Blog by Steve Laug

The next pipe I have chosen is another Peterson’s System Standard pipe that has been sitting here in Vancouver for a long time. It is a nice smaller size, flat bottom sitter. It has a nickel ferrule and a saddle style Peterson’s P-lip stem. It came to us from an antique mall on 10/20/16 in Chinook, Washington, USA. This pipe was obviously a favourite of the previous trustee. It had been well smoked and there was a thick cake in the bowl and lava overflowing onto the rim top. The well grained briar was dirty with grime and dirt ground into the finish and some small dents and scratches on the bowl sides and heel. The nickel ferrule was oxidized but undamaged. The flat bottom on the bowl enables it to stand on the desk or table top while you are doing other work. The pipe was stamped on the left side and read Peterson’s [over] System [over] Standard. On the right side it had the three line Republic of Ireland stamp [over] the shape number 304. The ferrule was stamped K&P over Peterson on the left side. The stem was oxidized, calcified and had tooth marks on both sides ahead of the button. The stem was not stamped with a logo but it appears to be the original stem. Jeff took photos of the pipe before he started his clean up work on it. Jeff captured the thick cake in the bowl and the heavy lava overflow onto the rim top and beveled inner edge in his photo. There really was no way of knowing what the edges looked like under the thick cake. The heavily oxidized and calcified stem surface had a lot of tooth chatter and marks on the stem and on the button surface and edges. He took a photo of the heel of the bowl to show the interesting grain patterns in the briar. It was quite beautiful.He took photos of the stamping on the sides of the shank and on the ferrule and stem. It is readable but faint in places.I remembered that Paresh had restored a Peterson’s System Standard 314 earlier this year and as usual had done good work on the research. I turned to his blog and read through his work on the pipe (https://rebornpipes.com/2021/07/24/helping-a-fellow-piper-with-his-dream-pipea-petersons-system-pipe/). I quote below from the section on his blog regarding the dating of the pipe.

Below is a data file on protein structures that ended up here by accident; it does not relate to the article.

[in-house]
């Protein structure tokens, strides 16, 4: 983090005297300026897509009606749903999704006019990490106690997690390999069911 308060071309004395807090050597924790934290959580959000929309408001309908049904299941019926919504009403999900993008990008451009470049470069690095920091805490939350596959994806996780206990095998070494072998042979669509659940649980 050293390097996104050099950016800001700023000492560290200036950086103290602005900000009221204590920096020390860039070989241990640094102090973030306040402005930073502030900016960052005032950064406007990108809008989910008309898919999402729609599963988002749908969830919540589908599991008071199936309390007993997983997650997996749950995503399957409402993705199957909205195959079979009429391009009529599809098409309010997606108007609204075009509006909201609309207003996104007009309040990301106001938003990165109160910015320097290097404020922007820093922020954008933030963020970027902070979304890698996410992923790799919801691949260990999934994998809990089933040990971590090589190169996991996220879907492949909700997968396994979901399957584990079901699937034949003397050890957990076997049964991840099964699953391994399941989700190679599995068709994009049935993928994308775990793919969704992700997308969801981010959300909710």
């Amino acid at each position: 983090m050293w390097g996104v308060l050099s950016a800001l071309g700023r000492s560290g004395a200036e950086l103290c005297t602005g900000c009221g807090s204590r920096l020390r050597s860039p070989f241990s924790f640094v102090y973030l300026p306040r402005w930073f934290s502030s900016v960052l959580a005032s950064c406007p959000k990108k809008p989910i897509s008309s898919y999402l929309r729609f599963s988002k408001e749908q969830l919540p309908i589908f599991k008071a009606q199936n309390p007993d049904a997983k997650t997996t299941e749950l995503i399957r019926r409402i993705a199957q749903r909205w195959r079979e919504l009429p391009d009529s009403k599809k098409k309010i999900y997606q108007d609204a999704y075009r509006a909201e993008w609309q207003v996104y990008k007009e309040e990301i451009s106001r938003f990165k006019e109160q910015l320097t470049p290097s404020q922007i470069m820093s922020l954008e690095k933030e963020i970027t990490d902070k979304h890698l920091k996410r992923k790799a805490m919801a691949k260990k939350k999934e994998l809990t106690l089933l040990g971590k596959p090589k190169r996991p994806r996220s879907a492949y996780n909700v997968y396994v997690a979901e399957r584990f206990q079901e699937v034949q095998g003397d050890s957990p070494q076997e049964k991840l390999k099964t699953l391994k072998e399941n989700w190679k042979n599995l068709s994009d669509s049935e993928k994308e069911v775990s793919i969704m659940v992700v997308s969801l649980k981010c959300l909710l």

While dating a Peterson’s pipe, I always fall back to my under mentioned favorite site; http://thepetersonpipeproject.blogspot.com/2007/07/dating-peterons-pipes.html 

I quote from the above site.

Stamping of Bowl: During the years of Kapp and Peterson’s business operations, the country of Ireland has undergone several name changes and K&P’s stamping on their pipes reflects these changes. Knowing these changes, a Peterson pipe can be roughly dated and placed in “eras.”

The Republic Era is from 1949 until the present. The Republic of Ireland was formed on 17 April 1949. From 1949 to present the stamp for this era is “Made in the Republic of Ireland” in a block format generally in three lines but two lines have been used with or without Republic being abbreviated.

With Paresh’s help on the date in place, I then turned to the Peterson’s Website to get a sense of the 304 System Standard Sitter shape (https://www.peterson.ie/pipes/system/system-standard-smooth/moreinfo.cfm?pd_product_Id=172). I quote from the site regarding the shape, line and the range of pipes.

About the Shape: A smaller version of our signature flat-bottomed Oom Paul, this deeply bent design is a sturdy sitter with the comfortable posture of a bent pipe. Despite its compact size, it maintains the iconic muscularity, stout proportions, and overall antique look of our House Style.